Monday, March 27, 2006

President Bush yesterday told Congress to increase legal immigration and temporary visas as part of the debate over illegal aliens and enforcement.

“I’ve called on Congress to increase the number of green cards that can lead to citizenship,” Mr. Bush said. “I support increasing the number of visas available for foreign-born workers in highly skilled fields like science, medicine and technology.”

At a naturalization ceremony, Mr. Bush also made a strong statement against amnesty, telling 30 new citizens at DAR Constitution Hall that it would be unfair to them to let illegal aliens jump the line for citizenship.

“All of you are here because you followed the rules, and you waited your turn in the citizenship line,” Mr. Bush said. “Yet some violate our immigration laws and enter our country illegally, and that undermines the system for all of us.”

Mr. Bush wants to shape the immigration debate on Capitol Hill, but he is walking a fine line. He wants a temporary-worker program but no special path to citizenship for illegal aliens.

“Granting amnesty would be unfair, because it would allow those who break the law to jump ahead of people like you all, people who play by the rules and have waited in the line for citizenship,” he told those who took the oath of citizenship.

The president first called for more green cards in 2004 when he announced his guest-worker proposal. Green cards signify permanent legal residence and are the key intermediate step toward citizenship.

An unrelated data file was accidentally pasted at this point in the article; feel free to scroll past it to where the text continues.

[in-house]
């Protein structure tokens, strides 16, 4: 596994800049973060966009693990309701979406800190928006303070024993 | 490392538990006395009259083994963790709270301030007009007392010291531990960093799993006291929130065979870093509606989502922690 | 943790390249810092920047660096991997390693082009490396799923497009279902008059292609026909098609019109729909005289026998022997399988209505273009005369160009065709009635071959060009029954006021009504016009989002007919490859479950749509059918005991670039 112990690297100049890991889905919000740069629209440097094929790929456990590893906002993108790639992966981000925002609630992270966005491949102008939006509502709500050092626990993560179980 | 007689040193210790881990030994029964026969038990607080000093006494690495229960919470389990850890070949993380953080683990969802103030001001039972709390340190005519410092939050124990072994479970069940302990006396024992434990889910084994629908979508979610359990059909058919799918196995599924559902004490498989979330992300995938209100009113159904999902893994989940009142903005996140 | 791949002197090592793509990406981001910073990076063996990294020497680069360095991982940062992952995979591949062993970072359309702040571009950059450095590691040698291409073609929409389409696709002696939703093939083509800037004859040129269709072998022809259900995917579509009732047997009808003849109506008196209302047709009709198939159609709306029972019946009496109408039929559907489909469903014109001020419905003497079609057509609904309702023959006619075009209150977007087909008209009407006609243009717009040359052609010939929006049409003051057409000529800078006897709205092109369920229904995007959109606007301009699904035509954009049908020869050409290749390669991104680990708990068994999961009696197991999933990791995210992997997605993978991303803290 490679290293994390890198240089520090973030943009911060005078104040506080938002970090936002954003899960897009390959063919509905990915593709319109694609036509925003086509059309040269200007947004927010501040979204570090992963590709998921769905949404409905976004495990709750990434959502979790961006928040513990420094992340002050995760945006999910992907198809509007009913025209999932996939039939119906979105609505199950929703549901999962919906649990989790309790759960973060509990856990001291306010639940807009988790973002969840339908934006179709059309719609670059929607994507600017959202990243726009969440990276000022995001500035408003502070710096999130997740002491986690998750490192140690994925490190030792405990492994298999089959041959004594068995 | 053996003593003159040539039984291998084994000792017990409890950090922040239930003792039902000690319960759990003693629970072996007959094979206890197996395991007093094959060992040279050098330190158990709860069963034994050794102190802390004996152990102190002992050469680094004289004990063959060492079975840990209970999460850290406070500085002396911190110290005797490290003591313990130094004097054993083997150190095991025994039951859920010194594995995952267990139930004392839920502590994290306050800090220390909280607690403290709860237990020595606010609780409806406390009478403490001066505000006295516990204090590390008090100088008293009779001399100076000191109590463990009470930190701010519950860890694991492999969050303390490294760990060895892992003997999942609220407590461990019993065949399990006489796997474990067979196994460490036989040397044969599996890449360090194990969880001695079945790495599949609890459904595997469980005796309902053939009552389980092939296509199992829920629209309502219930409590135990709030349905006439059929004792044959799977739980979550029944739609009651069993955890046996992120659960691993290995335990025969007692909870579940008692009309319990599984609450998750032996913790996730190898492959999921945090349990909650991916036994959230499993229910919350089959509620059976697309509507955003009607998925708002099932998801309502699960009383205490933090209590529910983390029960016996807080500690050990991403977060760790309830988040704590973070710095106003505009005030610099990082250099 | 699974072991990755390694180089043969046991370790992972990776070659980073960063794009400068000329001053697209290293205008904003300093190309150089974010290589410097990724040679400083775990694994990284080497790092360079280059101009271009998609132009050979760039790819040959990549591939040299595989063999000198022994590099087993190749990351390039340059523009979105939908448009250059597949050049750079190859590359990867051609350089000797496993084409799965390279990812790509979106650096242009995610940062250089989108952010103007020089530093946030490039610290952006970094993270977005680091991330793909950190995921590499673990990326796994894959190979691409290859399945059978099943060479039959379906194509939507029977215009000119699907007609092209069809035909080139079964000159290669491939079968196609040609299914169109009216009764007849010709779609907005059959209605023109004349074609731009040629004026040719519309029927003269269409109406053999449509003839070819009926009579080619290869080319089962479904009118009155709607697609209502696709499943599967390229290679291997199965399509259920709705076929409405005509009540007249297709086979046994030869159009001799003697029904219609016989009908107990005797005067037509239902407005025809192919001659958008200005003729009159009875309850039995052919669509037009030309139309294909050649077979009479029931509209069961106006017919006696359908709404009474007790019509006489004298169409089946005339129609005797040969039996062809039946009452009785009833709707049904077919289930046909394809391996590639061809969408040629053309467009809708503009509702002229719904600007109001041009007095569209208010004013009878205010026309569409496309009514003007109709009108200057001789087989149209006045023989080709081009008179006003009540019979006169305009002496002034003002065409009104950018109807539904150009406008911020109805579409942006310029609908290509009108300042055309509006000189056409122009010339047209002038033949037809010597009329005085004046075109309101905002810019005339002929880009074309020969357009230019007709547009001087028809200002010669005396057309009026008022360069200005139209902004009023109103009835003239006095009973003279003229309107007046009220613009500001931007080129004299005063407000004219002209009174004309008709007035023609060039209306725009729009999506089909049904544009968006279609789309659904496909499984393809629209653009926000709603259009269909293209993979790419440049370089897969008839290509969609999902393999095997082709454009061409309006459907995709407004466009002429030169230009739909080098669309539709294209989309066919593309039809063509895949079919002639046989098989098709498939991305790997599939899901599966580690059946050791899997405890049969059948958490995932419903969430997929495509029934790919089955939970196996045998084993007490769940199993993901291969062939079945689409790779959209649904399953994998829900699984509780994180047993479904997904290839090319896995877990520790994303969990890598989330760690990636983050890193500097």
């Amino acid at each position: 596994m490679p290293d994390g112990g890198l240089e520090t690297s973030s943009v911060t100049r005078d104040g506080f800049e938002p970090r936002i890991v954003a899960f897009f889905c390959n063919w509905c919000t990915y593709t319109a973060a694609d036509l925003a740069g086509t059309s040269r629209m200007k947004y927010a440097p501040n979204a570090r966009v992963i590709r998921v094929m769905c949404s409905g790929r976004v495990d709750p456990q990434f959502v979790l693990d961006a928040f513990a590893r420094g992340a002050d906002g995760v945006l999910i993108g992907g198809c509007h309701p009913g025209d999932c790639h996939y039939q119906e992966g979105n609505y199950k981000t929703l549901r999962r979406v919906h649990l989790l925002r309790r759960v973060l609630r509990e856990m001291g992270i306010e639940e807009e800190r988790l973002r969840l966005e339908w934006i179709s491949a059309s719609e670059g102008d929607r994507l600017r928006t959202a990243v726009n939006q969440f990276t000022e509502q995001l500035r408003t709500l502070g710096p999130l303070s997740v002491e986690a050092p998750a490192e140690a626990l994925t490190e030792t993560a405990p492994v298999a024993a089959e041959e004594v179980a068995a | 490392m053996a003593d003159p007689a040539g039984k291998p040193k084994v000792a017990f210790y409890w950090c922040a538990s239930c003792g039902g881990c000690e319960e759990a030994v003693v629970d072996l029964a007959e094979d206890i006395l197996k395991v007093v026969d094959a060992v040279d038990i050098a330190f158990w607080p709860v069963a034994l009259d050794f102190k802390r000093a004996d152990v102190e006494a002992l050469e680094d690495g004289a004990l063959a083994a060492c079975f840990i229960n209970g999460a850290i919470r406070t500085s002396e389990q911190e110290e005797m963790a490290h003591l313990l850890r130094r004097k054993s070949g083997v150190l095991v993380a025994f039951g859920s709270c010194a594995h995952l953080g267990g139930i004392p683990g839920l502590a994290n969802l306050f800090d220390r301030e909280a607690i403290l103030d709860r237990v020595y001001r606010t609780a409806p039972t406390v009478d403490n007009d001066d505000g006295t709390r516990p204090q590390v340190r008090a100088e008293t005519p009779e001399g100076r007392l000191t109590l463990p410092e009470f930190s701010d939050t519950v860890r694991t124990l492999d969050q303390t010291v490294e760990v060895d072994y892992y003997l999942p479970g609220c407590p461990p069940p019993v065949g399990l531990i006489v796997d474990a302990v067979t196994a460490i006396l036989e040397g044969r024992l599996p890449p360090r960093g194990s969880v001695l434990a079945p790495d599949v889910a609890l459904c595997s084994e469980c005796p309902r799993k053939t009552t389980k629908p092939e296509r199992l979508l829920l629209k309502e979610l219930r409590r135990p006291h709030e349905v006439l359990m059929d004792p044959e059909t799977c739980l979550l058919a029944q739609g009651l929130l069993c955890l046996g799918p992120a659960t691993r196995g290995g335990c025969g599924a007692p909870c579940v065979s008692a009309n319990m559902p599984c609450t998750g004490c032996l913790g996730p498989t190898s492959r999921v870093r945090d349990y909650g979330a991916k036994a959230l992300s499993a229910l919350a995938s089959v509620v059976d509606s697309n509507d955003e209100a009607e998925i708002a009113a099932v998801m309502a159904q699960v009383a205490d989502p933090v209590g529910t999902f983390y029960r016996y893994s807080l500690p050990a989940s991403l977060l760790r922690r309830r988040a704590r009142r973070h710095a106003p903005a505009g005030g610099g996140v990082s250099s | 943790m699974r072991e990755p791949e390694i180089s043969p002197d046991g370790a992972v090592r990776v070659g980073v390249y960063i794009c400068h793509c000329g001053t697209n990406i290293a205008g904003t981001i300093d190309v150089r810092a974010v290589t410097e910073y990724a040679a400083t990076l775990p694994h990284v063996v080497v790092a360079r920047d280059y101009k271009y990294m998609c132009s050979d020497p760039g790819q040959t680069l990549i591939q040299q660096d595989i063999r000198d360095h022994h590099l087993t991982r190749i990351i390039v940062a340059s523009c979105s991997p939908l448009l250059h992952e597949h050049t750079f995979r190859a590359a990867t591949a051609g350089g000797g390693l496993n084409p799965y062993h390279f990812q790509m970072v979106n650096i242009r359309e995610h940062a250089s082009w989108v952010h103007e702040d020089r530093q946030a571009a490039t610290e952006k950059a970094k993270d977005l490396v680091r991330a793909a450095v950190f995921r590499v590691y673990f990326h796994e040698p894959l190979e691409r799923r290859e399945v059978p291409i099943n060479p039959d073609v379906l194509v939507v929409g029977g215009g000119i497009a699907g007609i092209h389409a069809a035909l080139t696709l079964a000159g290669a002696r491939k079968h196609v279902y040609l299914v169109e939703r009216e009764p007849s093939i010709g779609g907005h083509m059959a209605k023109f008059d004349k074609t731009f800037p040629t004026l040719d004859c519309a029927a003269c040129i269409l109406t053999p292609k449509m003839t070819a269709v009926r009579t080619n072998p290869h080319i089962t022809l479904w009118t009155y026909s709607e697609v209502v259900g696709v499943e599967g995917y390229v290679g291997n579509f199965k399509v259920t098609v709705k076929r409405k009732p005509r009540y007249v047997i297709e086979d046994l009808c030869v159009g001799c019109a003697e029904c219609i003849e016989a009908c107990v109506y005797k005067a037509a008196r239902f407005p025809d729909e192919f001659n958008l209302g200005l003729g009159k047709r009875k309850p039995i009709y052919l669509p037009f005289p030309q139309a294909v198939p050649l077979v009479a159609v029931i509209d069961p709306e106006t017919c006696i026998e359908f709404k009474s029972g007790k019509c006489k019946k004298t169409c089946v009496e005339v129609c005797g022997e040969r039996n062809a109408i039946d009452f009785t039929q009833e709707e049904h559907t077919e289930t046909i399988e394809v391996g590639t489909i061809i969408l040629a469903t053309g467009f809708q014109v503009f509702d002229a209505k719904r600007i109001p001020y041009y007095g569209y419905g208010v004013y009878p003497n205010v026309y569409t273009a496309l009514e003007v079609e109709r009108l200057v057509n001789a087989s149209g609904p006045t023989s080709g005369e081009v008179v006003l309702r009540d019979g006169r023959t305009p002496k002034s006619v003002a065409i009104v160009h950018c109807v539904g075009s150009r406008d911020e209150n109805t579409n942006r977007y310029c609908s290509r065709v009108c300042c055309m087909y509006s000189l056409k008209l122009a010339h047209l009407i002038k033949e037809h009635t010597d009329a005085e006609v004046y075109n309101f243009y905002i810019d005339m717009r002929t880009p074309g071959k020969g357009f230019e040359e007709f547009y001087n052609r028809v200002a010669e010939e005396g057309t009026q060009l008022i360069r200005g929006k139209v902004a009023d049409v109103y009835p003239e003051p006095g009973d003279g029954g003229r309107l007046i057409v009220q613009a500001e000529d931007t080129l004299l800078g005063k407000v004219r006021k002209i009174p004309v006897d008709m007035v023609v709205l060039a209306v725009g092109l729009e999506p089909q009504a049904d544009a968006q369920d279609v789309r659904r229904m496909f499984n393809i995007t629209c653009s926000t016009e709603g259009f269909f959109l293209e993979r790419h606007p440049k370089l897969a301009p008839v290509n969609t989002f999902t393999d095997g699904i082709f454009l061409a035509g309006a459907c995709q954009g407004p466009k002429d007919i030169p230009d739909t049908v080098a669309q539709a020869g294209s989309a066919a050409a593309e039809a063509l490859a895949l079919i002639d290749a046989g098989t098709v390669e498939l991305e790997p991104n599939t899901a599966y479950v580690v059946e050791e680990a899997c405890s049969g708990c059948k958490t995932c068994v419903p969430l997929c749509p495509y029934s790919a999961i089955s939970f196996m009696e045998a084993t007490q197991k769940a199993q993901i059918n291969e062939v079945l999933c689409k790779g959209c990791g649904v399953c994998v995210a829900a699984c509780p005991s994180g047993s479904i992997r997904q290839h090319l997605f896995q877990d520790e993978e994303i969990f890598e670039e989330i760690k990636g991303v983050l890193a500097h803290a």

Mr. Bush has not said how big an increase he seeks.

The House passed an immigration bill last year that deals only with enforcement. The Senate begins its immigration debate today.

Yesterday evening, the Senate Judiciary Committee cleared a bill that would legalize almost all illegal aliens in a multistep path to citizenship and increase yearly legal immigration by hundreds of thousands of people.

White House spokesman Scott McClellan would not say whether Mr. Bush would veto a bill that addresses only border security.

“It’s way too early to jump ahead in the legislative process,” he said.

Mr. Bush last week told proponents of a guest-worker plan that he expects to have the most influence on the debate when the House and Senate go to conference on their bills.

For now, Mr. Bush’s tactic has been to highlight the accomplishments of immigrants. The naturalization ceremony gave him and other top administration officials a chance to do that.

Emilio T. Gonzalez, director of U.S. Citizenship and Immigration Services, administered the oath, and Attorney General Alberto R. Gonzales helped present naturalization certificates.

“Today we all leave this great building as equal citizens,” Mr. Gonzalez said. “There is nothing more valuable than your American citizenship. Cherish it, nourish it, promote it and defend it.”

All 30 new citizens were from Virginia, which is part of the Washington district. No D.C. residents took part because, as a federal territory, D.C. residents must be administered the oath by a federal judge.

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